internet in much the same way as RFC1918[1] private addresses are not
   globally usable addresses.  The sets of names available in the
   "private.arpa." namespace of each site are disjoint.

   The "private.arpa." namespace co-exists with and is orthogonal to the
   global DNS namespace.  It is desirable that a network using
   "private.arpa."  for local names still be able to look up the global
   DNS.

   Any DNS server may be authoritative for the "private.arpa." domain.
   If a site contains more than one DNS server, coordination between
   them will be required.

   The "private.arpa." zone may be populated automatically using Dynamic
   DNS, zone file updates, from a co-located DHCP server, via hosts
   using multicast DNS, or some other technique.

   The "arpa" top-level DNS server is authoritative for "private.arpa.",
   which is an empty zone.  This will result in negative responses being
   sent for all lookups in the zone.

   DNS servers or backend resolvers run by network providers may also be
   authoritative for "private.arpa.".  This zone is expected to be
   empty, and serves to limit useless queries to the root nameservers.
   See RFC1912 for similar examples ("localhost", "0.0.127.in-
   addr.arpa", etc).

   Within a site, "private.arpa." may have additional structure
   according to the usual rules of the DNS namespace (RFC1034[2],



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   RFC1035[3]).

3.2 Duplicate detection and resolution

   Hosts wanting to automatically update RRs in the "private.arpa."
   namespace must perform collision detection and resolution.  If DDNS
   is being used, collision resolution should be performed as described
   in RFC2136[4] and draft-ietf-dhc-ddns-resolution-??.txt[6].

   A DNS server updated by a co-located a DHCP server that does not use
   DDNS must also perform collision detection and resolution.

4. Other issues

4.1 Relationship to mDNS

   The "private.arpa." namespace is orthogonal to the use of multicast
   DNS.  Names in the "private.arpa." namespace may be queried via
   unicast or multicast DNS.

4.2 Relationship to DDNS

   DNS Dynamic Updates may be used in "private.arpa." namespace.  Other
   methods for automatically registering DNS names in the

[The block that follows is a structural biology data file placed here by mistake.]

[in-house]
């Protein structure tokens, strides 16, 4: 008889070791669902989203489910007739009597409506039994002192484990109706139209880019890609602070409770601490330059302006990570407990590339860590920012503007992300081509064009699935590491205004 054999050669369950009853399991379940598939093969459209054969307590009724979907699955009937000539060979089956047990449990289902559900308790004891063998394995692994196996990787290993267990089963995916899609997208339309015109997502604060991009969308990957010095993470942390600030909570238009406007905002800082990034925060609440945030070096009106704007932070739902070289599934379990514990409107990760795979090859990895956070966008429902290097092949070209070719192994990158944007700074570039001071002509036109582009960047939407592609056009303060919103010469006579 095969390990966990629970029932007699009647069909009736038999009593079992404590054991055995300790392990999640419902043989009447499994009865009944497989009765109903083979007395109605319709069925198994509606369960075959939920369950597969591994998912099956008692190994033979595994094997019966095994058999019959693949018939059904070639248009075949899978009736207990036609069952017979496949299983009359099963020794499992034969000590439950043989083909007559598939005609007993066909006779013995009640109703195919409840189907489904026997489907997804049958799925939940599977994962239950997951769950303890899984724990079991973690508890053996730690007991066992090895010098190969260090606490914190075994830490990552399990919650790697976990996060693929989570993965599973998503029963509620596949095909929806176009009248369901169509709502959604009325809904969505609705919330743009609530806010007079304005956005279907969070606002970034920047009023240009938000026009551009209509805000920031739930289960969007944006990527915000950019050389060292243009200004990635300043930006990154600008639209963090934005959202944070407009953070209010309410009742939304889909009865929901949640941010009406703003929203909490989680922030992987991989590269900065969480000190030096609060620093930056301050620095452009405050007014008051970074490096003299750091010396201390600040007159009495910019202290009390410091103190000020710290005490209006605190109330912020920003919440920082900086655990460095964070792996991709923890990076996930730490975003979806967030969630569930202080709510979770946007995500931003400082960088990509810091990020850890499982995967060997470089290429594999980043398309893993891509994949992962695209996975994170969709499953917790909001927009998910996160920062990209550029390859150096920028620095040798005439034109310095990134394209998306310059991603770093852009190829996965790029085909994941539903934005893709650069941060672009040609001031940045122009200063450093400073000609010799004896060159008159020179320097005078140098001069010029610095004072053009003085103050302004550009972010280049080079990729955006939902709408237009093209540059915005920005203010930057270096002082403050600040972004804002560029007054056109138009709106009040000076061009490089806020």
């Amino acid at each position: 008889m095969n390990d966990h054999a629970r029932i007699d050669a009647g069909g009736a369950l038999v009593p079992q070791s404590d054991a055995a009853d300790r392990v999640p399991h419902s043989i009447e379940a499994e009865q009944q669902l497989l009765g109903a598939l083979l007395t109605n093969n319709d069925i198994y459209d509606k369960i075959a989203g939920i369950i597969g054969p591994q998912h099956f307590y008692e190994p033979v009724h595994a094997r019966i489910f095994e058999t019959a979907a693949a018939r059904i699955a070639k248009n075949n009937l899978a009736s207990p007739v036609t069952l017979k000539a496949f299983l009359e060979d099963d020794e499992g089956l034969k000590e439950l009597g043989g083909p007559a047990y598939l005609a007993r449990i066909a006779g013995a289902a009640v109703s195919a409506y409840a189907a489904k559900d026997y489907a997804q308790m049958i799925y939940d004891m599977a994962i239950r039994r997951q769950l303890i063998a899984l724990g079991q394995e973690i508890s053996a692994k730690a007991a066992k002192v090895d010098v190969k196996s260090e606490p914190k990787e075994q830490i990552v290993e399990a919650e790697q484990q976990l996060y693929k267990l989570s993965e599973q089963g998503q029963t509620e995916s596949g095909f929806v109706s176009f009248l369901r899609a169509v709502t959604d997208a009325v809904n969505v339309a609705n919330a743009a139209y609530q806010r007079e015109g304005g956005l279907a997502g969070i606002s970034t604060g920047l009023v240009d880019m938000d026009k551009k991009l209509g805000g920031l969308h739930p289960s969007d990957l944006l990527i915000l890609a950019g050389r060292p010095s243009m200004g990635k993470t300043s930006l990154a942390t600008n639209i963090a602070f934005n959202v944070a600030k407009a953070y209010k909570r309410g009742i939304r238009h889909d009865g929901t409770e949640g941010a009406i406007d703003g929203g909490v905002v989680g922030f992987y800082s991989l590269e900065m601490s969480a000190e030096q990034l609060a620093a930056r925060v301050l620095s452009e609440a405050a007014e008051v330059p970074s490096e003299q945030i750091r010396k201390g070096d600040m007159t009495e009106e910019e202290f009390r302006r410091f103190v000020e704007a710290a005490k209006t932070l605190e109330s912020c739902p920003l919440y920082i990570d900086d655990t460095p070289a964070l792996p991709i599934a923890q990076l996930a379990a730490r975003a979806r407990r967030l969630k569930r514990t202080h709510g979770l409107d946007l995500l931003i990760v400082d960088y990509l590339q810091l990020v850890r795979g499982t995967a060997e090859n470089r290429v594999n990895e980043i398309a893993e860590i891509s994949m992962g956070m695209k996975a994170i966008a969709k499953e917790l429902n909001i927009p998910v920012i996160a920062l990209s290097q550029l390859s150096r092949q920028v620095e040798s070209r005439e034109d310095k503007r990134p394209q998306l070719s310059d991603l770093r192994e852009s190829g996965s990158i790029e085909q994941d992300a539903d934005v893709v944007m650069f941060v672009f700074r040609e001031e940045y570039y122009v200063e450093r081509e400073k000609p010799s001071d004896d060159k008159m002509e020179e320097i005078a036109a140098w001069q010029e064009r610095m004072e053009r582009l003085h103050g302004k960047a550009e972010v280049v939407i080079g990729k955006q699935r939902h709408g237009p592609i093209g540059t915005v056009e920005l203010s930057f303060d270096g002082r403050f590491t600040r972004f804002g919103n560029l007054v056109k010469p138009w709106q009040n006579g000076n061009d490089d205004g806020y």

"private.arpa." namespace may also be used.

4.3 Why not use a seperate QCLASS?

   Another way to support self-configuring authoritative DNS servers is
   to use a different DNS query class.  This would have the effect of
   creating a new DNS namespace consisting only of automatically
   configured names and resource records.  It is assumed that the
   majority of the resource records already defined for the "IN" class
   would be used in this new class.

   The drawbacks of this approach are essentially related to backward
   compatibility and deployment.  Existing clients would need to be
   modified to query names using the new QCLASS.  In contrast, a home
   gateway (see for example "The Mini-DHCP Server"[5]) with a DNS proxy
   may support the "private.arpa." namespace and existing clients can
   query it using their existing resolver code.

4.4 Why not local.arpa or lcl.arpa?

   The particular name chosen is not particularly important.
   Historically the "local.arpa." and "lcl.arpa."  namespaces have been
   associated with various multicast DNS proposals.  Rather than reuse
   the name, a distinct name was chosen to highlight that the



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   "private.arpa." namespace has nothing to do with how it is looked up,
   and has no dependencies on multicast.

   Another factor is that code has already been written and deployed
   which uses the "local.arpa" namespace as a trigger to make multicast
   DNS queries.  If a name is in the "local.arpa" domain, then multicast
   will be used.  This behaviour is not desirable for the "private.arpa"
   namespace.

References

   [1]  Rekhter, Y., Moskowitz, B., Karrenberg, D., de Groot, G. and E.
        Lear, "Address Allocation for Private Internets", RFC 1918,
        February 1996.

   [2]  Mockapetris, P., "DOMAIN NAMES - CONCEPTS AND FACILITIES", RFC
        1034, November 1987.

   [3]  Mockapetris, P., "DOMAIN NAMES - IMPLEMENTATION AND
        SPECIFICATION", RFC 1035, November 1987.

   [4]  Vixie, P., Thomson, S., Rekhter, Y. and J. Bound, "Dynamic
        Updates in the Domain Name System (DNS UPDATE)", RFC 2136,
        November 2001.

   [5]  Aboba, B., "The Mini-DHCP Server", ID draft-aboba-dhc-mini-
        04.txt, September 2001.

   [6]  Stapp, M., "Resolution of DNS Name Conflicts Among DHCP
        Clients", ID draft-ietf-dhc-ddns-resolution-03.txt, November
        2001.


Author's Address

   Aidan Williams
   Motorola Australian Research Centre
   Locked Bag 5028
   Botany, NSW  1455
   Australia

   Phone: +61 2 9666 0500
   EMail: Aidan.Williams@motorola.com
   URI:   http://www.motorola.com.au/marc/







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Appendix A. Acknowledgements

   Many people on the dnsext mailing list have contributed to the
   discussions on multicast DNS and the namespace issues it brought up.
   The discussion was helpful and at times most enlightening.

   Contributors to the discussion include: Bernard Aboba, Harald
   Alvestrand, Richard Barr Hibbs, Eric Brunner-Williams, Randy Bush,
   Stuart Cheshire, Matt Crawford, Alain Durand, Robert Elz, Levon
   Esibov, Patrick Falstrom, Olafur Gudmundsson, Erik Guttman, Eric A.
   Hall, Jun-ichiro itojun Hagino, Christian Huitema, Richard Johnson,
   Bill Manning, Tomohide Nagashima, Thomas Narten, Dan Nicolae, Erik
   Nordmark, Masataka Ohta, JINMEI Tatuya, David Terrell, Dave Thaler,
   Sander Van-Valkenburg, Paul A Vixie, Bill Woodcock, and Brian Zill.

   The author also wishes to thank Kwan-Wu Chin for a number of
   stimulating conversations.


































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Full Copyright Statement

   Copyright (C) The Internet Society (2002).  All Rights Reserved.

   This document and translations of it may be copied and furnished to
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Acknowledgement

   Funding for the RFC Editor function is currently provided by the
   Internet Society.